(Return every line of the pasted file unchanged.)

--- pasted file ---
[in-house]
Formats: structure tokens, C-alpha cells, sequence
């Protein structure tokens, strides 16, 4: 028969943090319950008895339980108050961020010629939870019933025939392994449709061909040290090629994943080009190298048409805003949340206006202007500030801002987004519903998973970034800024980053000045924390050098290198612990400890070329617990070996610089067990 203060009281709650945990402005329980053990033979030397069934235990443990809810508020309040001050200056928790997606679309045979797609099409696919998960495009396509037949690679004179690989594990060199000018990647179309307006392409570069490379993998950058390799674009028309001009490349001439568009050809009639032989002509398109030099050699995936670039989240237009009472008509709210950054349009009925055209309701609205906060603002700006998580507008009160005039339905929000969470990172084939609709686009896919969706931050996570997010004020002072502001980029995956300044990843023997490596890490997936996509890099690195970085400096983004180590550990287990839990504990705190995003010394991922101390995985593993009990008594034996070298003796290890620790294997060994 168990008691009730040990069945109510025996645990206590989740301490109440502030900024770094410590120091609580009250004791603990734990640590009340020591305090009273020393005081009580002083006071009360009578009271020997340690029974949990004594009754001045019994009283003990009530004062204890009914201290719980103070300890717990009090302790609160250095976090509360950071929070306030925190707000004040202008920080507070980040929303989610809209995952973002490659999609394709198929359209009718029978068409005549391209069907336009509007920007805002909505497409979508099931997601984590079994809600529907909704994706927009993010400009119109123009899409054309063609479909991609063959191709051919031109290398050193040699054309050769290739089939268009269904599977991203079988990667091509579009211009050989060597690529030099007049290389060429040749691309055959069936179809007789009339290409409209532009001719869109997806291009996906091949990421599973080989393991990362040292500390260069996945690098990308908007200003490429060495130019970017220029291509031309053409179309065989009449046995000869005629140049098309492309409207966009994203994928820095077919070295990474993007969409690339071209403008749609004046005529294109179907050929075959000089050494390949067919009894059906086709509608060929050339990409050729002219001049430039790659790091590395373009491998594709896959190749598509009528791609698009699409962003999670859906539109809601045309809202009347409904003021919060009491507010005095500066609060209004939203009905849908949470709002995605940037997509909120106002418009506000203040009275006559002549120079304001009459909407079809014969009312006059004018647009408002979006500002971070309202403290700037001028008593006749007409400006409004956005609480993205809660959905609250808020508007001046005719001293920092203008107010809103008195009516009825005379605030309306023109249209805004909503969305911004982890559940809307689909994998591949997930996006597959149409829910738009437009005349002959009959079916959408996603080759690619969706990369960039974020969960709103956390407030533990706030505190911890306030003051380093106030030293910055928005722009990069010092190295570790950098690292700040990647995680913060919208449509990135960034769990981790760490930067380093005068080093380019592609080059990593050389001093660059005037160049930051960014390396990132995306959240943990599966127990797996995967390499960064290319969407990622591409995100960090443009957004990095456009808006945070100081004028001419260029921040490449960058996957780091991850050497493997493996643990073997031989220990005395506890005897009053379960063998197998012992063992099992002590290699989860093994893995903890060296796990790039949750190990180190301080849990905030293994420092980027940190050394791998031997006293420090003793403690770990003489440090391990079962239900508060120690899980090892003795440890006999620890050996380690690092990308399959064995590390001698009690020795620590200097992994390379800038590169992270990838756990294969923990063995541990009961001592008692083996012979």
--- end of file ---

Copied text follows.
[in-house]
Formats: structure tokens, C-alpha cells, sequence
């Protein structure tokens, strides 16, 4: 028969943090319950008895339980108050961020010629939870019933025939392994449709061909040290090629994943080009190298048409805003949340206006202007500030801002987004519903998973970034800024980053000045924390050098290198612990400890070329617990070996610089067990 203060009281709650945990402005329980053990033979030397069934235990443990809810508020309040001050200056928790997606679309045979797609099409696919998960495009396509037949690679004179690989594990060199000018990647179309307006392409570069490379993998950058390799674009028309001009490349001439568009050809009639032989002509398109030099050699995936670039989240237009009472008509709210950054349009009925055209309701609205906060603002700006998580507008009160005039339905929000969470990172084939609709686009896919969706931050996570997010004020002072502001980029995956300044990843023997490596890490997936996509890099690195970085400096983004180590550990287990839990504990705190995003010394991922101390995985593993009990008594034996070298003796290890620790294997060994 168990008691009730040990069945109510025996645990206590989740301490109440502030900024770094410590120091609580009250004791603990734990640590009340020591305090009273020393005081009580002083006071009360009578009271020997340690029974949990004594009754001045019994009283003990009530004062204890009914201290719980103070300890717990009090302790609160250095976090509360950071929070306030925190707000004040202008920080507070980040929303989610809209995952973002490659999609394709198929359209009718029978068409005549391209069907336009509007920007805002909505497409979508099931997601984590079994809600529907909704994706927009993010400009119109123009899409054309063609479909991609063959191709051919031109290398050193040699054309050769290739089939268009269904599977991203079988990667091509579009211009050989060597690529030099007049290389060429040749691309055959069936179809007789009339290409409209532009001719869109997806291009996906091949990421599973080989393991990362040292500390260069996945690098990308908007200003490429060495130019970017220029291509031309053409179309065989009449046995000869005629140049098309492309409207966009994203994928820095077919070295990474993007969409690339071209403008749609004046005529294109179907050929075959000089050494390949067919009894059906086709509608060929050339990409050729002219001049430039790659790091590395373009491998594709896959190749598509009528791609698009699409962003999670859906539109809601045309809202009347409904003021919060009491507010005095500066609060209004939203009905849908949470709002995605940037997509909120106002418009506000203040009275006559002549120079304001009459909407079809014969009312006059004018647009408002979006500002971070309202403290700037001028008593006749007409400006409004956005609480993205809660959905609250808020508007001046005719001293920092203008107010809103008195009516009825005379605030309306023109249209805004909503969305911004982890559940809307689909994998591949997930996006597959149409829910738009437009005349002959009959079916959408996603080759690619969706990369960039974020969960709103956390407030533990706030505190911890306030003051380093106030030293910055928005722009990069010092190295570790950098690292700040990647995680913060919208449509990135960034769990981790760490930067380093005068080093380019592609080059990593050389001093660059005037160049930051960014390396990132995306959240943990599966127990797996995967390499960064290319969407990622591409995100960090443009957004990095456009808006945070100081004028001419260029921040490449960058996957780091991850050497493997493996643990073997031989220990005395506890005897009053379960063998197998012992063992099992002590290699989860093994893995903890060296796990790039949750190990180190301080849990905030293994420092980027940190050394791998031997006293420090003793403690770990003489440090391990079962239900508060120690899980090892003795440890006999620890050996380690690092990308399959064995590390001698009690020795620590200097992994390379800038590169992270990838756990294969923990063995541990009961001592008692083996012979």